A video imaging system can produce hundreds of prints per hour, depending on the system configuration. Such a system also can change the entire data base, badges, and backgrounds with just a few keystrokes and offer password protection based on your security requirements.
One video imaging system has a screen time-out that returns the system to the main menu to prevent unauthorized use. The system also can produce bar codes using any field within the user-defined data base and can form and print any report using the elements of the data base.
Using a video imaging system for the standard card production process provides many other advantages. These include the following:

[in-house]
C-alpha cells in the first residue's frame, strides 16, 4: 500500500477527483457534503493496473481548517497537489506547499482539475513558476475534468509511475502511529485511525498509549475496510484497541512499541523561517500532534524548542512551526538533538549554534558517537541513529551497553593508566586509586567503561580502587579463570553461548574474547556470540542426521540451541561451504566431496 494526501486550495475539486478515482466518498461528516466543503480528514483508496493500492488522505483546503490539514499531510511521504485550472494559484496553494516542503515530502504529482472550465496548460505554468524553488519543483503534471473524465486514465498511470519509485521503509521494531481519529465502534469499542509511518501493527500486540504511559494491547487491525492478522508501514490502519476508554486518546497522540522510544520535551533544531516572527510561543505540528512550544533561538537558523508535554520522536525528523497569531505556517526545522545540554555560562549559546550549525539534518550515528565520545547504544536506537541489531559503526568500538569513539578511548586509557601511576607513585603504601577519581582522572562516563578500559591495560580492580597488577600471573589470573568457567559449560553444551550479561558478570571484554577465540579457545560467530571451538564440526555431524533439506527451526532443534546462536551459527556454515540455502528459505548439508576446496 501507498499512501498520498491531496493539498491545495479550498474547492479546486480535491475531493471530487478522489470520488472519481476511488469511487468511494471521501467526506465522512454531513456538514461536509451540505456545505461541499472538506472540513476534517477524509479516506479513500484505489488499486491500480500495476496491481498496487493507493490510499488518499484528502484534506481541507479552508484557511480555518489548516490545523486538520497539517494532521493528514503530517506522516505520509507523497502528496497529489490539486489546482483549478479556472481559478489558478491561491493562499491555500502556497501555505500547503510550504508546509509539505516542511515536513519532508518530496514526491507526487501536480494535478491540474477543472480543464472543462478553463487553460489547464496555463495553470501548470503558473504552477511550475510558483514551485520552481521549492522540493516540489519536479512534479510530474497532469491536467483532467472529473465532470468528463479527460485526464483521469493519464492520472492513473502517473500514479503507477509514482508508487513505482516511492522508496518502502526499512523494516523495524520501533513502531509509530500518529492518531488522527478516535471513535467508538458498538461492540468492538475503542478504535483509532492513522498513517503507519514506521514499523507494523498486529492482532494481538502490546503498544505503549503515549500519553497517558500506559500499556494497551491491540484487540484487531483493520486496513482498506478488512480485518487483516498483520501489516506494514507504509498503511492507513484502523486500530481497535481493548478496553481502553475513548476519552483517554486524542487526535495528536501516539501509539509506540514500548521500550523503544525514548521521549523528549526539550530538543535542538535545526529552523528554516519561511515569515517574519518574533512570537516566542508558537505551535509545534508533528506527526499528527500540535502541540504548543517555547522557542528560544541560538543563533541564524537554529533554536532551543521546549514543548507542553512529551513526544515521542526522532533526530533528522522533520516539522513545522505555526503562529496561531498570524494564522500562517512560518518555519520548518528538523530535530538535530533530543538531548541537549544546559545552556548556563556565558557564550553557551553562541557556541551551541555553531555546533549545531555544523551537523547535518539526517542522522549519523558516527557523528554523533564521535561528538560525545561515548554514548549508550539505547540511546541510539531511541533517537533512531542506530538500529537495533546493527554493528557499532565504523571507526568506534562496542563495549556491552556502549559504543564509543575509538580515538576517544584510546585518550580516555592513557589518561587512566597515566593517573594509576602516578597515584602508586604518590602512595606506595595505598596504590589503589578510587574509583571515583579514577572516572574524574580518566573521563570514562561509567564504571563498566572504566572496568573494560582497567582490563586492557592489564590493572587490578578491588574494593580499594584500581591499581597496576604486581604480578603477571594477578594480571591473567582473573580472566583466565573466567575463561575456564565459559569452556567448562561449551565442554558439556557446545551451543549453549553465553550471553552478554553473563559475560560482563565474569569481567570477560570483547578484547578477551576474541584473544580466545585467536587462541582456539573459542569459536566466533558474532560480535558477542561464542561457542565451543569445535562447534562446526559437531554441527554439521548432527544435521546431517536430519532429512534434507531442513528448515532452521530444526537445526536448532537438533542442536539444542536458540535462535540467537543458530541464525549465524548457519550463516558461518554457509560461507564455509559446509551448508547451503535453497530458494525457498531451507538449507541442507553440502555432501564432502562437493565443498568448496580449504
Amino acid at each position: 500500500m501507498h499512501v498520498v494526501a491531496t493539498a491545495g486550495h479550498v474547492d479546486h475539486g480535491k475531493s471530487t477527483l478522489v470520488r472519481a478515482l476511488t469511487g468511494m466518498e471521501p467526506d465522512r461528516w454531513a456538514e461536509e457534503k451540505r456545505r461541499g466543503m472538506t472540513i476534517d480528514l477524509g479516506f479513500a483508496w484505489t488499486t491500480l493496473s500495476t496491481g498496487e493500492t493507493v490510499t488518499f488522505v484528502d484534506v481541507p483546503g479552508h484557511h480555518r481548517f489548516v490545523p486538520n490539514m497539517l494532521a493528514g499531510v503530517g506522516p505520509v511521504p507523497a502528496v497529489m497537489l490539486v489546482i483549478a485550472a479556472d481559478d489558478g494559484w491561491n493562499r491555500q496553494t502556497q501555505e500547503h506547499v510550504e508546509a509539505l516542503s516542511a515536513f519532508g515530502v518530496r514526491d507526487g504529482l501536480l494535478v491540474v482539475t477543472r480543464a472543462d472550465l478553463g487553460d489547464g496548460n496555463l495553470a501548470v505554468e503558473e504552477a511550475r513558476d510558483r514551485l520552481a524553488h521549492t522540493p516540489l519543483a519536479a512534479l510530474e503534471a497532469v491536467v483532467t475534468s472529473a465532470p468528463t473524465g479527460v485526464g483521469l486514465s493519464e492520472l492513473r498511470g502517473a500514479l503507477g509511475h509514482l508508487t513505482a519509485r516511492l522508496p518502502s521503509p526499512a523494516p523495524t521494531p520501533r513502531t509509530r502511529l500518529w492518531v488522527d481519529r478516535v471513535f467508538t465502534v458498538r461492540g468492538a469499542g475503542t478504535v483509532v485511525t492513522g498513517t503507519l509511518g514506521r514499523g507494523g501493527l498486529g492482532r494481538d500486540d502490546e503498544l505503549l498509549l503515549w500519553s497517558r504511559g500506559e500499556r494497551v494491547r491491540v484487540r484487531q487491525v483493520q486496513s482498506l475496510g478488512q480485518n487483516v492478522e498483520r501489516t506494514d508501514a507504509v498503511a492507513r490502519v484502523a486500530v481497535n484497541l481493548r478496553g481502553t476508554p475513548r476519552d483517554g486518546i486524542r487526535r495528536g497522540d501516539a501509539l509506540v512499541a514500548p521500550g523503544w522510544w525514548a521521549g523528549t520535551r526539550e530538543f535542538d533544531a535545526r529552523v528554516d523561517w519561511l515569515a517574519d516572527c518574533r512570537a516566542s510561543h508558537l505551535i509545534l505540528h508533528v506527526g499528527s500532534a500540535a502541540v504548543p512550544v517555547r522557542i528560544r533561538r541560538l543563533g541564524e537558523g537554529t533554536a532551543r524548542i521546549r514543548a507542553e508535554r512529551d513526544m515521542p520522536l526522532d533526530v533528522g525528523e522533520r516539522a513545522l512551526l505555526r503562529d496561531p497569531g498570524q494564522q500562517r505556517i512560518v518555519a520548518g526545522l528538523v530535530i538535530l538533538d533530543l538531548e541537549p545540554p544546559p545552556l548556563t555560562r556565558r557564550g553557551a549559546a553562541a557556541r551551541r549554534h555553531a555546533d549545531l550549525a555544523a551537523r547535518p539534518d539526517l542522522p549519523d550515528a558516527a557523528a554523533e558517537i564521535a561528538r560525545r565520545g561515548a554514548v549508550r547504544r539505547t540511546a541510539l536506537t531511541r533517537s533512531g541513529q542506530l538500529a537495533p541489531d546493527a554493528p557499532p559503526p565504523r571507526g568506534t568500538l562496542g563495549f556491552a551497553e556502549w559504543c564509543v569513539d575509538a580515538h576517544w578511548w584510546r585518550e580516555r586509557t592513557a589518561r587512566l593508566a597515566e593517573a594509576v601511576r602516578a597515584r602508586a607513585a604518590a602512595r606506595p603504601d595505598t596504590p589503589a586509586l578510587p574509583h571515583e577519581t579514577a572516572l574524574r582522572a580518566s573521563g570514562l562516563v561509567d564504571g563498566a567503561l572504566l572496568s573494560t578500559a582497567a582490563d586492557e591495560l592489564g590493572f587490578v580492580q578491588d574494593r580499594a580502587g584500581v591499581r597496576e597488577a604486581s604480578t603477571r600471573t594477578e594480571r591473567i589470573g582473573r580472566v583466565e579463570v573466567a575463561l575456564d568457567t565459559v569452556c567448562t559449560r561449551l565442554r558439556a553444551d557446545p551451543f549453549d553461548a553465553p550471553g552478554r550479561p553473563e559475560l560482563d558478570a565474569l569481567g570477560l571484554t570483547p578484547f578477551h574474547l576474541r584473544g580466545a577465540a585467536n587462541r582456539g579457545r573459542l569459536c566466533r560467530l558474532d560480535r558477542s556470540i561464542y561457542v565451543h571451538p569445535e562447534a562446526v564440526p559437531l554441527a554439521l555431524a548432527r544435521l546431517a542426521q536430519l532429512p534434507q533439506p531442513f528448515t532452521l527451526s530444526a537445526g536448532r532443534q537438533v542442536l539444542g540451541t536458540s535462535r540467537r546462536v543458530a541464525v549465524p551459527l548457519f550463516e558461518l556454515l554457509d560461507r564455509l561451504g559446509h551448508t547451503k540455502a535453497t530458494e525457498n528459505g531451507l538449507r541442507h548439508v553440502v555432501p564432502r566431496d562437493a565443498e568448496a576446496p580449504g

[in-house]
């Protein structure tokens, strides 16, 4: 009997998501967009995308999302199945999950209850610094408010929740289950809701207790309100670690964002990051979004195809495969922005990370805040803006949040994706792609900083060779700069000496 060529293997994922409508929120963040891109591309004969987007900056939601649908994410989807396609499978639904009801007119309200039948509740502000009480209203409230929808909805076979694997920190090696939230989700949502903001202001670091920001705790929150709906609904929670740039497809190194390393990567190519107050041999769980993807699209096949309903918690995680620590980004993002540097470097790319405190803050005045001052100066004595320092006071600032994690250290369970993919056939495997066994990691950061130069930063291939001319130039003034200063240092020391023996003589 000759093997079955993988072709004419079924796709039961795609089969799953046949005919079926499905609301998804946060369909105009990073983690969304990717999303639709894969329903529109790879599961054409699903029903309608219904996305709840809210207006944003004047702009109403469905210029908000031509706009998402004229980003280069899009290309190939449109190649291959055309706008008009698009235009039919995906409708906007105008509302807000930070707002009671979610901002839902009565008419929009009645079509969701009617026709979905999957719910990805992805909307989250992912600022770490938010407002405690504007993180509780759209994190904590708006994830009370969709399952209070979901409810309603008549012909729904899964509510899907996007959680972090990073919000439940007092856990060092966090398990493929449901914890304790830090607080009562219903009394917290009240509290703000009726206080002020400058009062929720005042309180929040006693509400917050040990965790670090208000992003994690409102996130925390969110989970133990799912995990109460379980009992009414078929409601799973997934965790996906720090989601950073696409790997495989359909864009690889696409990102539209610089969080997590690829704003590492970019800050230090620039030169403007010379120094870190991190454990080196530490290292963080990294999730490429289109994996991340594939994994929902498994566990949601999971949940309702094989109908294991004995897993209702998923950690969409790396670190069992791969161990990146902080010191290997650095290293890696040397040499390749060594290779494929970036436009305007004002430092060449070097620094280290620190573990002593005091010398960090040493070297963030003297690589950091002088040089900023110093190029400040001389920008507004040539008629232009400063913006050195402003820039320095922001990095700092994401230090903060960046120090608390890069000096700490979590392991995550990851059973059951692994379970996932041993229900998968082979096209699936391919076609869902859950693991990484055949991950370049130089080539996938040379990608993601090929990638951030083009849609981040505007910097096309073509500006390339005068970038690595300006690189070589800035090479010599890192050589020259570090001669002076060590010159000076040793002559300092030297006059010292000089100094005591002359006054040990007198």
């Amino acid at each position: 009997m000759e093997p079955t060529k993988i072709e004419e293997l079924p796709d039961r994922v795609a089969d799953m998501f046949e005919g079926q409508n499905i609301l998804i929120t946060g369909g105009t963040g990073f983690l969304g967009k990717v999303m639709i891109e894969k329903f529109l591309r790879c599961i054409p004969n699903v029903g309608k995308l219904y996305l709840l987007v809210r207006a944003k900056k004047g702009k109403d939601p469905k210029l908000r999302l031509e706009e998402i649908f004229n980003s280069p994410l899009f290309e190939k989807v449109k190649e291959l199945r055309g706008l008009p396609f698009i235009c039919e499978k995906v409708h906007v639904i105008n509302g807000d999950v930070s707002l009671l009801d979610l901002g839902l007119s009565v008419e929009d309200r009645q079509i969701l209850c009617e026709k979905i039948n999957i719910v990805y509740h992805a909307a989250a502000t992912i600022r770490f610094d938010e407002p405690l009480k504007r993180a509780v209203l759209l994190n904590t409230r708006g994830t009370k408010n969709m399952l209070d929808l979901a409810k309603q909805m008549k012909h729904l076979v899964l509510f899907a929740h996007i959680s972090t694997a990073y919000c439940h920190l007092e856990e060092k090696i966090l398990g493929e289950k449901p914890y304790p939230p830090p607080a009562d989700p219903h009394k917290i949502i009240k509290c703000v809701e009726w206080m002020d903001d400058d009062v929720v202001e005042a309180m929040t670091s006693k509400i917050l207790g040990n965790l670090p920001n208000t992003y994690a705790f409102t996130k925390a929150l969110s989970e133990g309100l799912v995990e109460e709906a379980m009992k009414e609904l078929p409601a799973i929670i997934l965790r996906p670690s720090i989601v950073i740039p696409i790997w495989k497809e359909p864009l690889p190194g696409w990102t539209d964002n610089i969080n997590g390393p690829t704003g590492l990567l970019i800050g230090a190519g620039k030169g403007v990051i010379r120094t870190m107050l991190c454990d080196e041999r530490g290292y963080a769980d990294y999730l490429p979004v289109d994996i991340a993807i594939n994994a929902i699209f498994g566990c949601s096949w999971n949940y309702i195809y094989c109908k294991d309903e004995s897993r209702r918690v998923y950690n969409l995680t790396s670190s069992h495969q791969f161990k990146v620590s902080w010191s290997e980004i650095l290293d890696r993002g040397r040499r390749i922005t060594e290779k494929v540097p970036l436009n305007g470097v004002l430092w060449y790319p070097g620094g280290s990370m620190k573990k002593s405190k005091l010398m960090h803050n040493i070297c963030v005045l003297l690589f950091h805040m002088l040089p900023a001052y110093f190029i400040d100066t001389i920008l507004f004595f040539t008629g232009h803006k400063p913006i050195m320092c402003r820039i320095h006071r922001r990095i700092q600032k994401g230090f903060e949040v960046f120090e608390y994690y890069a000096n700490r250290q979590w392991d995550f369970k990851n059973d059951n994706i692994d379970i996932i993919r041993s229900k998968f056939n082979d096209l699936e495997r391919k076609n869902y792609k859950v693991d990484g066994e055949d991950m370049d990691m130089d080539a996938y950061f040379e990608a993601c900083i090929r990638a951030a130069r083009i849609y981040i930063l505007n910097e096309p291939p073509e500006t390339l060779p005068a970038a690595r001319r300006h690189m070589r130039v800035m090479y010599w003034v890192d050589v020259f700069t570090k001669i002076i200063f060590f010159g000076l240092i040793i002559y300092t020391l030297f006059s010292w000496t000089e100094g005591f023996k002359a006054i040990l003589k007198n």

Ease and accuracy. Watch the badge appear as you create it at a PC. Select the desired background and key in the data, which automatically appears in the appropriate area of the badge. The head-and-shoulders image is captured by a video camera connected to the system. The image is displayed live on the screen for viewing prior to saving. By pressing the key you freeze the picture on the card. The ID card image is then finished and saved.
Floating picture. By pressing a key you can remove the background behind your subject's image. The floating image has a cleaner, more recognizable appearance and is difficult to alter.
Background colors. This system can change the background behind the image to one of many colors stored in the system using just a few keystrokes.
Large printing. This system provides an option for large, bold letters for names and clearances that are easy to read at a distance.
Flexibility. You as the user have total control over the entire screen, giving you the ability to design and store many badge formats. Several different fields can be defined and displayed on the screen.